Advent came alive for me this year. A time of anticipation and expectation, Advent is the season when we remember the birth of Jesus and look forward to His return.
Advent has drawn me to the Old Testament, revisiting favorites like Isaiah and opening new-to-me books like Lamentations and Micah. These prophets and poets express a longing and anticipation that, if I’m honest, is much different than my own. The Jewish people’s longing for the Messiah was thick and heavy, like real maple syrup, while mine is more like that thin stuff at IHOP.
I often forget that (or can’t relate to) the Jews before Christ. They really, actually, literally were waiting for thousands of years for the Promised One, the Righteous One. Expectant, at times, but so often desperate, hoping that the Savior they long for would really, actually, literally come, and come soon. More than that, that He would have the power to transform their lives.
And how their lives needed transformation!
We read in Lamentations 1:3 that, “Judah had gone into exile because of affliction and hard servitude; she dwells now among the nations, but finds no resting place; her pursuers have all overtaken her in the midst of her distress.”
Oppressed. Broken. Besieged. Afflicted. Chained. Seemingly forsaken. People of darkness, all of them.
Transgressors. Idol worshippers. Disobedient people, all of them.
Even more than the external transformation of their circumstances—which was and is not promised to God’s people—they needed God to replace their hearts of stone with hearts of flesh and to put His Spirit in them, causing them to walk in His ways (Ezekiel 36:26-27).
Verse after verse pile on me, their weight increasing with each new description, each complaint, each picture of suffering and loss. Oh Lord, how could you allow this to happen? Oh God, how could you redeem your people even from this? Oh Lord, can you still redeem me?
Then a light. A breath caught in my throat.
Words of hope:
This I call to mind, and therefore if have hope: The steadfast love of the Lord never ceases; His mercies never come to an end; they are new every morning; great is your faithfulness (Lamentations 3:21-23).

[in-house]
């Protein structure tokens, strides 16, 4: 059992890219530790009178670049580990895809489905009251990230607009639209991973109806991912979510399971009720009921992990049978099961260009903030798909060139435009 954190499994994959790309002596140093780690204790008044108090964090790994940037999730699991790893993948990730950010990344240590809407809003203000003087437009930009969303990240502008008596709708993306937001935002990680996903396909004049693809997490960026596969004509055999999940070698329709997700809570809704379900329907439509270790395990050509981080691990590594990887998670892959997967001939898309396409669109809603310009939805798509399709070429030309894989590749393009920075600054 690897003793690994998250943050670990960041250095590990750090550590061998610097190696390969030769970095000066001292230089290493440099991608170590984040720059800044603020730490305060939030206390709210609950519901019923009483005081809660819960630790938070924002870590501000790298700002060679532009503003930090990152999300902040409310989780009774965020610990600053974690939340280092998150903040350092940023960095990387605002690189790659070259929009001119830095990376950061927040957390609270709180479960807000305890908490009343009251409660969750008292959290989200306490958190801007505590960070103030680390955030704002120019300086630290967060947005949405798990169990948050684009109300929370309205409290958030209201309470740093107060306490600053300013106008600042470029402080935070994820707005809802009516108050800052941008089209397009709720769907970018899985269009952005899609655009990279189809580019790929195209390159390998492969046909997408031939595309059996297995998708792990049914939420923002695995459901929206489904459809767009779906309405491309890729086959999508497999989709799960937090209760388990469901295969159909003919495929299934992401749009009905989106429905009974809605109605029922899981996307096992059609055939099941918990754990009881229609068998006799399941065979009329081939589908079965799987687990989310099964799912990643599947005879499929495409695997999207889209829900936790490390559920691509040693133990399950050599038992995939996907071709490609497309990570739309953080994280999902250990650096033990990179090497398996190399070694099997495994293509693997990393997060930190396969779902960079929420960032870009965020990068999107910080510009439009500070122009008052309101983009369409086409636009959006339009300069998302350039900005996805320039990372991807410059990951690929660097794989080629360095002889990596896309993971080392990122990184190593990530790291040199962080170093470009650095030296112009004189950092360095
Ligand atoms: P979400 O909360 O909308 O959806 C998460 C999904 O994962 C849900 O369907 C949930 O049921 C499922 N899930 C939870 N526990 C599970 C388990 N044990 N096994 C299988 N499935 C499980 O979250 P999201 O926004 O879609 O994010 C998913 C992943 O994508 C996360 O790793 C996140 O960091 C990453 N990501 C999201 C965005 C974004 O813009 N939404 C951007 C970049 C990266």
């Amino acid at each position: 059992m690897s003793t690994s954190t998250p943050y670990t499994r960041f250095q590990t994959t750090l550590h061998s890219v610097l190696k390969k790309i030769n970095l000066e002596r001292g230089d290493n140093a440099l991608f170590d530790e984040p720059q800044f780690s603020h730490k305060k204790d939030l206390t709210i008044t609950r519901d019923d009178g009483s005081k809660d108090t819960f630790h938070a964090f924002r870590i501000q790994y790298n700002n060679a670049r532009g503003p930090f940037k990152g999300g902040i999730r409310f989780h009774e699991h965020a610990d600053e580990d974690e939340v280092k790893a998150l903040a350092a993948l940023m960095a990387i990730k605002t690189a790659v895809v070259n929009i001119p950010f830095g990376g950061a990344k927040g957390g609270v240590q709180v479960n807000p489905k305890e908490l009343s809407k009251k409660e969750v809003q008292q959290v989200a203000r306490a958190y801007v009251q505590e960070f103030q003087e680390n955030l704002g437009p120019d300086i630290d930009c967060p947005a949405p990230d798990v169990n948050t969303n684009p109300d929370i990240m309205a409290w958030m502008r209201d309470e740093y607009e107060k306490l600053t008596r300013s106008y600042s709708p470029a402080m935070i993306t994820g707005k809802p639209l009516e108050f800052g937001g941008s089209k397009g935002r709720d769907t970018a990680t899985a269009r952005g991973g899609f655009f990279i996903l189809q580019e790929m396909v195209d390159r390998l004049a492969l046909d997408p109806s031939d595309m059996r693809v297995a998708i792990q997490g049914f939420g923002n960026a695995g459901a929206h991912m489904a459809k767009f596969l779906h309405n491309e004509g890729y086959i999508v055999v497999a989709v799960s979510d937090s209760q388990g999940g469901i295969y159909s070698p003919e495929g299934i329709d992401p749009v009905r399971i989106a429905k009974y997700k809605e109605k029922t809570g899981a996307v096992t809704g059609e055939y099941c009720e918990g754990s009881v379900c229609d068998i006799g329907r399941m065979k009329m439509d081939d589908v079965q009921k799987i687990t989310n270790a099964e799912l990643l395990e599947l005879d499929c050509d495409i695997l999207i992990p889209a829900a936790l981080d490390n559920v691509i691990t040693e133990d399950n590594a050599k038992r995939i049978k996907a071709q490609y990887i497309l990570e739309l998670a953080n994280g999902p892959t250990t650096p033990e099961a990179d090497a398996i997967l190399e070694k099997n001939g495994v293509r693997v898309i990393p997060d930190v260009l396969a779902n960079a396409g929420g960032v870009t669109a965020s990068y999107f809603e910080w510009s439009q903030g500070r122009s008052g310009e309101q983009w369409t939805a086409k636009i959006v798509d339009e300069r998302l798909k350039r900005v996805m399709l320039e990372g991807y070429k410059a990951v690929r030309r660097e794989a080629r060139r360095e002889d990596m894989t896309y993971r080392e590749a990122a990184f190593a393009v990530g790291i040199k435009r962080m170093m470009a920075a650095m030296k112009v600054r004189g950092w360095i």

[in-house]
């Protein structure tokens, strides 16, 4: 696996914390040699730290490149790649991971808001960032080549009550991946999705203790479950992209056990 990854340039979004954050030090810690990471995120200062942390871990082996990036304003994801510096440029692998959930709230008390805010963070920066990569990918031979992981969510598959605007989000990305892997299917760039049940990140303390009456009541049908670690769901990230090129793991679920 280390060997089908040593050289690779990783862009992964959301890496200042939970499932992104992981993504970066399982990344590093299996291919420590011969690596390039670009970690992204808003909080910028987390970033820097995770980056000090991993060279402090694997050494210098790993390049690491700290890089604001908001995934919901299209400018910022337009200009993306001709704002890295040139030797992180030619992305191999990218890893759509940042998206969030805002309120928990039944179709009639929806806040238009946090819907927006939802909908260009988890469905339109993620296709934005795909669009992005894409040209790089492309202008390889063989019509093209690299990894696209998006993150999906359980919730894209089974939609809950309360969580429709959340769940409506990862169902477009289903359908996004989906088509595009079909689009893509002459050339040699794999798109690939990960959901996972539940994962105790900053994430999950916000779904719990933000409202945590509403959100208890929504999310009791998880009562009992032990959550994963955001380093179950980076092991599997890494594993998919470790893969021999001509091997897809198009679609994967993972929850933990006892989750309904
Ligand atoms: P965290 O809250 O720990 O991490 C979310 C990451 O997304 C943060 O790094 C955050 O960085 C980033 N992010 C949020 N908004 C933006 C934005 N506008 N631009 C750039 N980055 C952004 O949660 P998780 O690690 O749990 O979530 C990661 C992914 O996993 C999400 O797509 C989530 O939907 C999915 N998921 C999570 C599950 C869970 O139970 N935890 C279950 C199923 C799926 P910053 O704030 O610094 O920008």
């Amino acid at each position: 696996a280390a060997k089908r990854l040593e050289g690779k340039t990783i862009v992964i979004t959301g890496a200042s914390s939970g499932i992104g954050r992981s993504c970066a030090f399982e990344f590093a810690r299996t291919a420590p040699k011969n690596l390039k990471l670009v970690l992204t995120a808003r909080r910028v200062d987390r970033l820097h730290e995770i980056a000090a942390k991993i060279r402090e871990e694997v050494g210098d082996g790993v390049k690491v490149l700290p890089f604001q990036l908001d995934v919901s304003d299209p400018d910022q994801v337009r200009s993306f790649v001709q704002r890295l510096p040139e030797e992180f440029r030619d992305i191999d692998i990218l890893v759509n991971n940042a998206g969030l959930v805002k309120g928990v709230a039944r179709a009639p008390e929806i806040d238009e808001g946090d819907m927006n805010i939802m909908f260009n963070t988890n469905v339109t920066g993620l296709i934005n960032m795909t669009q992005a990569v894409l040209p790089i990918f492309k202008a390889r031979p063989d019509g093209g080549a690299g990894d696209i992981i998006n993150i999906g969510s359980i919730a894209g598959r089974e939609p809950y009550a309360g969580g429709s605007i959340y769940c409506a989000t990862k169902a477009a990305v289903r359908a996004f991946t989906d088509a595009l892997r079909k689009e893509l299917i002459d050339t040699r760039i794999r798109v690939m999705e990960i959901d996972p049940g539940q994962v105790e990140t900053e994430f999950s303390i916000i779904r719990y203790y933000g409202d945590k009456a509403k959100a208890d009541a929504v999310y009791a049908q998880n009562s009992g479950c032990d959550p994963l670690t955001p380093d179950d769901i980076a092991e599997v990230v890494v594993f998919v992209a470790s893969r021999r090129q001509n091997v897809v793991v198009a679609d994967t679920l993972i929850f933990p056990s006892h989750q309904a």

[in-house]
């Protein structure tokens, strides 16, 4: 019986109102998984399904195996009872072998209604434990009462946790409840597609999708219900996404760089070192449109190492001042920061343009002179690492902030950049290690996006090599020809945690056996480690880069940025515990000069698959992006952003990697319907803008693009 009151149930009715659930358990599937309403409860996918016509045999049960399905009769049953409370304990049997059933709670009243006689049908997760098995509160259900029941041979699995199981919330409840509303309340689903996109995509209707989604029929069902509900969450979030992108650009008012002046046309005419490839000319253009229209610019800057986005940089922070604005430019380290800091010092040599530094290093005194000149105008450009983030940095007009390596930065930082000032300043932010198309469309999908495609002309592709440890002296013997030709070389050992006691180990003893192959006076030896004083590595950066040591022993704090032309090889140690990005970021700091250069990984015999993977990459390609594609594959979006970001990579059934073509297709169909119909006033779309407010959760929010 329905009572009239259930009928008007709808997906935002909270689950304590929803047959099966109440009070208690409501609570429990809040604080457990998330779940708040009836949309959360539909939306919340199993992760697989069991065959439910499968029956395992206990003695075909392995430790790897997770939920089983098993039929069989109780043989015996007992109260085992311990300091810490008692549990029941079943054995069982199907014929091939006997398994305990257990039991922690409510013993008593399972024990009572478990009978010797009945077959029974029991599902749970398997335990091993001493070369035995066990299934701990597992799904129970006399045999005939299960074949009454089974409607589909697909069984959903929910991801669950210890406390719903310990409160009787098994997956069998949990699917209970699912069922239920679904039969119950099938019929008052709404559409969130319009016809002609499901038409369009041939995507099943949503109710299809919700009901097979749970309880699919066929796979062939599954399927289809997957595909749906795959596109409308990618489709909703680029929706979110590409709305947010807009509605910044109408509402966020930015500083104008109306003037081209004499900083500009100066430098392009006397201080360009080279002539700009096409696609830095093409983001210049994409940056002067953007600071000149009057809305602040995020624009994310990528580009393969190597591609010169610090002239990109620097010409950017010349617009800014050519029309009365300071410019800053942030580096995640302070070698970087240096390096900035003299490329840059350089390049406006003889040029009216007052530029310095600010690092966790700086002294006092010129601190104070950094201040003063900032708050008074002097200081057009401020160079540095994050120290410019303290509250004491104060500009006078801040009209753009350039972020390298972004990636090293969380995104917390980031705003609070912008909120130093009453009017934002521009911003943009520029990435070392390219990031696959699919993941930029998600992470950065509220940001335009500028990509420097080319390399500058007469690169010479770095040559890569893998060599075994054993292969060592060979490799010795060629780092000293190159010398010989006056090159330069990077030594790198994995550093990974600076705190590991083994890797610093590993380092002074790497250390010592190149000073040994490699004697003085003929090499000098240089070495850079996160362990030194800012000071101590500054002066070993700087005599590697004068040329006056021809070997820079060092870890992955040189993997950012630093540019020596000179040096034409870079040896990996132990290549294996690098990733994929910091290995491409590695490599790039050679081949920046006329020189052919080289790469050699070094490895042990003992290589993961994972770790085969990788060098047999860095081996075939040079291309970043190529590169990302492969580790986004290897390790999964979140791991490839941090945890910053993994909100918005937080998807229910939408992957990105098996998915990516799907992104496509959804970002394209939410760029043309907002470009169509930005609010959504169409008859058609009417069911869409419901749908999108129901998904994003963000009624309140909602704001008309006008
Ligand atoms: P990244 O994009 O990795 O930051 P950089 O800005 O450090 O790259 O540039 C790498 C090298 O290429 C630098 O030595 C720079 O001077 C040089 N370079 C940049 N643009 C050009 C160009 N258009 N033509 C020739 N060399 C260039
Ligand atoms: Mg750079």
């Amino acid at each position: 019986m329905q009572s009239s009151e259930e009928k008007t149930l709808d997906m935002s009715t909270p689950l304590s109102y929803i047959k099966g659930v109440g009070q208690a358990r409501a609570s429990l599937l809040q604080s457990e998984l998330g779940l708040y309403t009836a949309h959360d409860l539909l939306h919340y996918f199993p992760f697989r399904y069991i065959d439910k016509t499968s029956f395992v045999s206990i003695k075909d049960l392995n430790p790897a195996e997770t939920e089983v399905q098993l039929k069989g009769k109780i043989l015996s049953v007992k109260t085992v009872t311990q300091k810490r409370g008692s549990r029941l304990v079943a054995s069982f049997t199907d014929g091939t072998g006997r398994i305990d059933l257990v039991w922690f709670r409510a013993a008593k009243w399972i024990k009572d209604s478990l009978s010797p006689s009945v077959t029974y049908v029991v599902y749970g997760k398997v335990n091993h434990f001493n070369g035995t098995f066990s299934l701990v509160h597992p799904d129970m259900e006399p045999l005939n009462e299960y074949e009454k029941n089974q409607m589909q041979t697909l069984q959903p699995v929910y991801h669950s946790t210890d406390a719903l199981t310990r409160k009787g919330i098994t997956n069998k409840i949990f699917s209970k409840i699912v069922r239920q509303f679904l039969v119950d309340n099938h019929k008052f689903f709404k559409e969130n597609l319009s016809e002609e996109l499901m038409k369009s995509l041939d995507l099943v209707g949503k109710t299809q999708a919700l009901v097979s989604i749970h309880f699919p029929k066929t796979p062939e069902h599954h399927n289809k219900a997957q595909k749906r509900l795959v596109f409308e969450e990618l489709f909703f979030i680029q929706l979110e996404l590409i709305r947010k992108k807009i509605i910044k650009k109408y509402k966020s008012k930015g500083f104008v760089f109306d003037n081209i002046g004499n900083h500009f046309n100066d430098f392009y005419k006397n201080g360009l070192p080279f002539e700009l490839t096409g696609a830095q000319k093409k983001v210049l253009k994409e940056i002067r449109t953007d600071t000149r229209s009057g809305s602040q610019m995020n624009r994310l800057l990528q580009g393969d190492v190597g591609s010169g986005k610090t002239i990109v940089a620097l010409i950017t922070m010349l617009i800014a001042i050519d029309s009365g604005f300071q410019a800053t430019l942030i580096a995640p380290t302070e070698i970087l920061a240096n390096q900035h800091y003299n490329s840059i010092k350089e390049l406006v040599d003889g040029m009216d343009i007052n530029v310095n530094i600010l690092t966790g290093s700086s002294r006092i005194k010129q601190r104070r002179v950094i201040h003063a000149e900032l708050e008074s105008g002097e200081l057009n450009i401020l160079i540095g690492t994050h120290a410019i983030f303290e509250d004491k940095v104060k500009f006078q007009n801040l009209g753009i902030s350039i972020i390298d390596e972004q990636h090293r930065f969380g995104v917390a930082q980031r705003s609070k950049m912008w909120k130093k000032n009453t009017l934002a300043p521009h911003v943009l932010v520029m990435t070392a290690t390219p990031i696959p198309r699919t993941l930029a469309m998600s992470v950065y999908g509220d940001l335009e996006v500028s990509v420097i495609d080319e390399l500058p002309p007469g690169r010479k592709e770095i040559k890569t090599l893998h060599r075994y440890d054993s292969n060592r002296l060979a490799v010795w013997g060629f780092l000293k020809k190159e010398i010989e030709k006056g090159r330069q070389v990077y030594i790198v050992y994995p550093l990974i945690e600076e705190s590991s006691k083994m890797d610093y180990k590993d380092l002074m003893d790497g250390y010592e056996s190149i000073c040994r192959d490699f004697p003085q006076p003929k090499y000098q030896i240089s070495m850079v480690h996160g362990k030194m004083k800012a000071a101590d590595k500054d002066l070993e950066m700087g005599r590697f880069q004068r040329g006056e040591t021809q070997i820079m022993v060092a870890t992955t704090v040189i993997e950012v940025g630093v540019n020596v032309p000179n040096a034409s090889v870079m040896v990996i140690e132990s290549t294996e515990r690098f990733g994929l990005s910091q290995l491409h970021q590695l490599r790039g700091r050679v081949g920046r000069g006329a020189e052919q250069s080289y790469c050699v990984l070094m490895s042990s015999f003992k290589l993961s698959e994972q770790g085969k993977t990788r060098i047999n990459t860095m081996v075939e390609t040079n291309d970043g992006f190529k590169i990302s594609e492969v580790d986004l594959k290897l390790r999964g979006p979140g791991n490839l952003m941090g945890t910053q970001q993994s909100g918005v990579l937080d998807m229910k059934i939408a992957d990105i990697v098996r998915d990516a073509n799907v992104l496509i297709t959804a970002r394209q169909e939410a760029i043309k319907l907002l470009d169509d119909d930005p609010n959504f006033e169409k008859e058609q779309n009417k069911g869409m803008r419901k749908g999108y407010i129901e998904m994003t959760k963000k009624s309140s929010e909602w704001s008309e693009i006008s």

He does not retain His anger forever, because He delights in steadfast love. He will again have compassion on us; He will tread our iniquities underfoot. You will cast all our sins into the depths of the sea (Micah 7:18-19).
You came near when I called on You; You said, “Do not fear!” You have taken up my cause, O Lord; You have redeemed my life (Lamentations 3:57-58).
The Spirit soars within me, leaping and bouncing. My heart skips a beat; my stomach jumps and drops. I burst with an involuntary laugh and wipe away a streaking tear of joy.
Praise the King! Hosanna in the Highest! Glory to God!
You were there! You had not forgotten Your people. You can redeem. You will redeem. You will have Your Bride!
You are here. You have not forgotten me. You can redeem. You will redeem. You will have me, Your Bride, holy and blameless in Your sight.
In true God fashion, His good, pleasing, and perfect ways for redeeming His people was accomplished not through a word, a snap, a breath, or a thought, but through a baby.
In this season of Advent, I have been reflecting on the illogical nature of this decision.
A baby. In a manger.
Perhaps I shouldn’t be shocked. The Bible is filled with these kind of surprises.
A carpenter? What happened to a warrior king?
Nazareth? Nothing good can come from Nazareth.
12 uneducated disciples tasked with transforming the world? Wouldn’t a large social media campaign and a charismatic preacher be more effective?
Lepers and prostitutes? Jesus, don’t you think you should have networked with more, um uhh, influential people?
Parables? Plain English (or Aramaic, Hebrew, Greek) would have been a bit easier to understand, if you ask me!
Most shocking of all, He submitted himself to death—even death on a cross—to reconcile the undeserving and broken sinners, who are precious in His eyes (Isaiah 53:5-6).
God, you were sure right when you said, “For as the heavens are higher than the earth, so are my ways higher than your ways and my thoughts higher than your thoughts” (Isaiah 55:9).
Through my own sorrow and that of my friends, I have tasted for myself the desperation we all have for Immanuel, God With Us. In the waiting, in the wanting, we, too, say, “My endurance has perished; so has my hope from the Lord” (Lamentations 3:18).
We can relate to the Jews, longing for their Messiah. But praise be the God that we are waiting no longer, for He has come and made His home among us and in us.
In the little town of Bethlehem was born on Christmas Day the Savior, who is Christ the Lord. A Child has come for His mother. The Son for His friends and enemies. The Lover for His beloved. The Maker for His workmanship.
“So sing out with joy for the brave little boy is our Savior!” (Andrew Peterson, The Theme of My Song/Reprise).